BENJAMIN BRITTEN AND ECHOES OF ALDEBURGH
This month we’ve asked Rush Hour Concerts Consulting Artistic Director Anthony Devroye to share his thoughts on Benjamin Britten. Please watch for Tony’s performance of Benjamin Britten’s Lachrymae: Reflections on a song of Dowland, Op. 48a for viola and piano at the end of the month in our March newsletter.
In his illuminating chapter on Benjamin Britten from The Rest is Noise (2007), Alex Ross writes movingly of Britten’s opera Peter Grimes: “The music is poised perfectly between the familiar and the strange, the pictorial and the psychological… it gives shape to what a wanderer feels as he walks alone.” This description encapsulates what is so magical and elusive about so much of Britten’s music.
The viola was Britten’s boyhood instrument; though he would turn his attention fully to composing at a relatively young age, and would gain his greatest acclaim through opera and song, he came back to the viola for his 1950 composition Lachrymae: Reflections on a song of Dowland, Op. 48a for viola and piano. Subtitled “Reflections on a song of John Dowland,” the piece is in the form not of Theme and Variations, but more accurately “Variations and Themes,” as quotes of two Dowland songs – Flow my tears and If my complaints could passions move – appear cryptically in the sixth and final variations of the piece, respectively. Biographer Neil Powell terms this approach a “strategy of ingeniously delayed gratification” to which Britten would turn again in a later Dowland-inspired piece, the Nocturnal for guitar, Op. 70.
Britten played piano for the premiere of Lachrymae, with the great Scottish violist William Primrose, at the third Aldeburgh Festival, which Britten had co-founded (with his companion Peter Pears and the writer Eric Crozier) – a perfect nexus of composer, performer and place. Ross says that Aldeburgh “featured [Britten’s] own music, contemporary works from Europe and America, and favorite repertory of the past; it was a kind of anti-Bayreuth, as intimate as Wagner’s festival was grandiose.”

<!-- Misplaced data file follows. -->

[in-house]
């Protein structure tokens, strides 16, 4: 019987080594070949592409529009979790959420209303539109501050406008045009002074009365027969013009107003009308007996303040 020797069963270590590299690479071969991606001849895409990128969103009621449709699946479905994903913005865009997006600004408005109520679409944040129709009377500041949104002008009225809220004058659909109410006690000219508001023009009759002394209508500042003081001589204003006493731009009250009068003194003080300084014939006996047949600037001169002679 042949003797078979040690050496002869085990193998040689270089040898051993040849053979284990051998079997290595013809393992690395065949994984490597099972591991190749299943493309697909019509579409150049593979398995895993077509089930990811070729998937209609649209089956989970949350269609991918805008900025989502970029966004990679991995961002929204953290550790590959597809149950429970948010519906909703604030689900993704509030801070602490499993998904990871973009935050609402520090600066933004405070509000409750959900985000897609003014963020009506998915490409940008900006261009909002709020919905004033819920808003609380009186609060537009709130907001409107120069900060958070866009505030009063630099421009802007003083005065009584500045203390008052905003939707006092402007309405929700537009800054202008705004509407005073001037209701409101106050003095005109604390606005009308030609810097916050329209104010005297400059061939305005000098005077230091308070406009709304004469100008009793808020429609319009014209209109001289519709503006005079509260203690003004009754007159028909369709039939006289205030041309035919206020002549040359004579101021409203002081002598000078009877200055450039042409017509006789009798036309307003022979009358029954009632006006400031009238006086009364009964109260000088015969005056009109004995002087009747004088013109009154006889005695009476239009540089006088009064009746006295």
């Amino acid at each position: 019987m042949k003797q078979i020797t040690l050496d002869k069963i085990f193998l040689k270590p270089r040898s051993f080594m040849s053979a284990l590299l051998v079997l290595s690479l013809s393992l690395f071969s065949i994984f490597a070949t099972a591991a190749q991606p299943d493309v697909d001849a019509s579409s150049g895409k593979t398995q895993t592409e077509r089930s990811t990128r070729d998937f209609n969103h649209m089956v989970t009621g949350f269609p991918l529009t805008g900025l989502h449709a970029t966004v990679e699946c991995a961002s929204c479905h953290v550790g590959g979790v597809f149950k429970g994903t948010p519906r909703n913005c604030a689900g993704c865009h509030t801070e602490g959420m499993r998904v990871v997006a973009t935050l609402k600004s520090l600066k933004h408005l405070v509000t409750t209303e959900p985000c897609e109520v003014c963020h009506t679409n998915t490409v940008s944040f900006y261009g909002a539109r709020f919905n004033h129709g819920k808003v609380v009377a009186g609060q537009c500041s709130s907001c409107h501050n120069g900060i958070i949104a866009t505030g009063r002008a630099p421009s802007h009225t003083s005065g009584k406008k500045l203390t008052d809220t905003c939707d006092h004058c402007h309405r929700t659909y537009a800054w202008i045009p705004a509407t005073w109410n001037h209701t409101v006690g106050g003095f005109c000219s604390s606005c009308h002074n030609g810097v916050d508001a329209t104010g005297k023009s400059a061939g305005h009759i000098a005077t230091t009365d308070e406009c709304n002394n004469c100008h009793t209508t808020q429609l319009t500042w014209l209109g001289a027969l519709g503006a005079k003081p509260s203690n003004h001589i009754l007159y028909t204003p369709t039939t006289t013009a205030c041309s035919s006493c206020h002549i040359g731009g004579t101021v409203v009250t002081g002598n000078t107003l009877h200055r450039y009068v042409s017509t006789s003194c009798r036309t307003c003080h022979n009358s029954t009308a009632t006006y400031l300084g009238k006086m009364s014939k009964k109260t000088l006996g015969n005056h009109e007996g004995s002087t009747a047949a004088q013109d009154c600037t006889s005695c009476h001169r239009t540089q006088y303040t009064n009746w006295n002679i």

If that description reminds you at least vaguely of what Deborah Sobol envisioned when she launched Rush Hour Concerts fifteen years ago, you are not alone. Debbie strove for intimacy and immediacy, a human connection as a respite from a hectic and increasingly digitized world. She wanted to take the music off its pedestal and allow listeners to connect to it in a truly personal way.
Ross also quotes Britten, from a famous 1964 speech in Aspen: “I believe in roots, in associations, in backgrounds, in personal relationships… I want my music to be of use to people, to please them… I do not write for posterity.”
Lachrymae was a special piece to Debbie, from her performing days. She shared with me memories of learning and touring with this piece while she was pregnant with her first child (a boy, whom she and Bing would name Benjamin), of the toll that took but of the lasting bond she felt with the piece as a result. She loved this work for its poignancy and haunting mystery, as do I.
Violin Concerto, Op.15
Rare footage of Peter Pears, accompanied by Benjamin Britten on piano, singing a folk song Britten had arranged. O Waly, O Waly
-Anthony Devroye, 3/12/2014
Anthony Devroye enjoys a varied and active career as chamber, orchestral and solo violist and teacher. He has been violist of the Avalon String Quartet since 2004, and viola faculty at the Northern Illinois University School of Music since 2007.